The problem with the industry is one of misaligned incentives. The things that will do the most to help readers become more profitable bettors (or more realistically, to become less unprofitable bettors) are very different from the things that will do the most to help writers become more profitable content creators. "Maybe mass-bet unders?" is a neat trick, but it's the sort of thing you can only write once, which isn't great when trying to build a recurring revenue stream.
To stick with the schtick, the rest of this column will be written by AI. Or rather it will be rewritten by AI, as I feed the first draft into ChatGPT and ask it to edit and rewrite in the style of Hunter S. Thompson.
This Column Was Written By AI
In the twisted carnival of digital minds, Artificial Intelligence is a creature of many faces. It's a slippery bastard, and just as crucial as knowing what it is, is grasping what the hell it ain't. Take Supervised Artificial Intelligence, for example. It's got "supervised" in its name, but it's neither watched over, nor genuinely artificial, nor remotely intelligent. It's like calling a toothless hound a fearsome guardian.
Large Language Models (or LLMs, if you fancy acronyms) are a peculiar breed. They're like having a blurry snapshot of the entire damn internet, smeared with the eccentricities of human thought. Someone once described them as "plausible sentence generators," which is a polite way of saying they're skilled bullshitters. Sure, accuracy ain't their strong suit – these LLMs can spin tales, hallucinate like a psychedelic trip, and swear it's gospel truth. But, hey, they're built to sound damn convincing. Ask them to write a betting column in the style of Hunter S. Thompson, and by the twisted gods of journalism, you'll get a piece that smells like it came straight from the wild mind of a gonzo scribe or at least a second-rate imitation.
Now, here's where the carnival barker gets excited. If you want plausible sentences, these LLMs are the dark sorcerers of the text realm. Stick a human in the loop to keep these electronic scribes in check, and they're proofreading wizards. They can mimic the scribblings of a disinterested high schooler, a pompous professor, or even the ghost of gonzo journalism's father himself.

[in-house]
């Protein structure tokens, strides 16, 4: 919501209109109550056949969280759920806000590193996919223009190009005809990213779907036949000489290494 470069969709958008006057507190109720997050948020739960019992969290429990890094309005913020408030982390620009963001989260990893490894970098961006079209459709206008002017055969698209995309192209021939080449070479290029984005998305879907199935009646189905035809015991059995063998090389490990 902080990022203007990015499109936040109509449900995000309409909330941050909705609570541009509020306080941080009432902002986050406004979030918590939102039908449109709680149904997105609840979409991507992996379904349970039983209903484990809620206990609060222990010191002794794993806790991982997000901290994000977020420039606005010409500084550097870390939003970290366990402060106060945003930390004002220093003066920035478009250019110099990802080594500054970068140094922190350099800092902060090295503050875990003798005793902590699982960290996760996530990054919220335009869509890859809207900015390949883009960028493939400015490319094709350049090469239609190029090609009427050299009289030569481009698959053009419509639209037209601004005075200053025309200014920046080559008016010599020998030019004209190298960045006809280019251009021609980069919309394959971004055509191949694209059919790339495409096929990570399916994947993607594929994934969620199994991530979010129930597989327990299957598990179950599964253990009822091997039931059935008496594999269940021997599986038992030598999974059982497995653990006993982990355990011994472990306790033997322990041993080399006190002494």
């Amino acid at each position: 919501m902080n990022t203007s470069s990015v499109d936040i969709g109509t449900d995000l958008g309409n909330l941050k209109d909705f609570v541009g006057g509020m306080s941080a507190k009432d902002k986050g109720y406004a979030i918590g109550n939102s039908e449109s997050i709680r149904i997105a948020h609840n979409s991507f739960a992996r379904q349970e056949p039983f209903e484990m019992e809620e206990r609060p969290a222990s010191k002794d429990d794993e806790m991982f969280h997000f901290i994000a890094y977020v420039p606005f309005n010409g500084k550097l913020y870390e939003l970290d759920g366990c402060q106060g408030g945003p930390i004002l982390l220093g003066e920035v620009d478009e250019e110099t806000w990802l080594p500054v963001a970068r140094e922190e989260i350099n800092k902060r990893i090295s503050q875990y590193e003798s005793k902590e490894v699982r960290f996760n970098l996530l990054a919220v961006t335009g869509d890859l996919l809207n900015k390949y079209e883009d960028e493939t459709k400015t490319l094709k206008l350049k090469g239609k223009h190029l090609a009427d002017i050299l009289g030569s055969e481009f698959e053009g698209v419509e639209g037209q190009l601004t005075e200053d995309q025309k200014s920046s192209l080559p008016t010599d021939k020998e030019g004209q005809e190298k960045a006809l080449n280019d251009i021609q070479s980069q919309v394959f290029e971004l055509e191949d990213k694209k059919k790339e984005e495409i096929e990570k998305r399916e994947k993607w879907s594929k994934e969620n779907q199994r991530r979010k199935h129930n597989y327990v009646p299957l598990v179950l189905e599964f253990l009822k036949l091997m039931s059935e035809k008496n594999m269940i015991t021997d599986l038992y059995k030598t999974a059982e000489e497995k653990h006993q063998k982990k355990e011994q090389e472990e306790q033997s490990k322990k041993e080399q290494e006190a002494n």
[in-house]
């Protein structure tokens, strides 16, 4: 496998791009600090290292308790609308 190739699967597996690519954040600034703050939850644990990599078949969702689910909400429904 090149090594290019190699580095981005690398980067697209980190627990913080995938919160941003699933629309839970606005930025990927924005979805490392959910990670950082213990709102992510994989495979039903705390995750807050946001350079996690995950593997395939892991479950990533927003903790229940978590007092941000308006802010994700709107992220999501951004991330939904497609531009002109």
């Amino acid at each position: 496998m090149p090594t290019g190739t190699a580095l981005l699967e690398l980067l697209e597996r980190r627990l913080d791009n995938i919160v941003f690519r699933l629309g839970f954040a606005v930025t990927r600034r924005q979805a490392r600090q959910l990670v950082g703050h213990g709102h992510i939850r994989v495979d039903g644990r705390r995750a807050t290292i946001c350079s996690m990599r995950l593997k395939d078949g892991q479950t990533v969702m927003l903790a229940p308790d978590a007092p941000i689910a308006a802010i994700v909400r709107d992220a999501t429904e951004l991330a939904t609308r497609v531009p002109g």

But accuracy? Ah, there's the rub. Accuracy is for the weak-hearted, my friend. If you're all in for plausibility, these LLMs will crank out miles of sentences faster than a bat out of hell, and you won't even break a sweat. In the seedy world of gambling advice, where plausibility is more precious than a sober moment, this is gold. Picture this: a swarm of content flooding the arena, crafted by invisible hands and cost next to nothing for the puppet master behind the curtain. Since all gambling advice is a coin flip, whether it's spawned by an "AI" or a human hand, it's a 50/50 gamble for the poor soul on the receiving end.
And let's not forget the marketing razzle-dazzle. Slap an "AI" label on your advice, and suddenly, you're the oracle of the technofuture, extracting gold from the pockets of unsuspecting marks. Sure, the so-called Public-facing LLMs were trained on ancient scrolls of data, oblivious to the current NFL scene. And yeah, machine learning can predict football games, but the bookies knew that trick before you even dreamt of it, and their crystal ball is probably shinier than yours.
In the sordid landscape of gambling advice, AI-generated content is the new player in the rigged game. Odds and Ends is hitching a ride on this twisted rollercoaster, dipping our toes into the AI-generated chaos. But here's the kicker: our content may dance with the devil of AI (for this week only, mind you), but our beating heart remains the same. The only AI we'll ever trust is our old pal, the pseudorandom number generator – just as accurate as AI and as real as the smoke and mirrors of this digital sideshow.
Lines I'm Seeing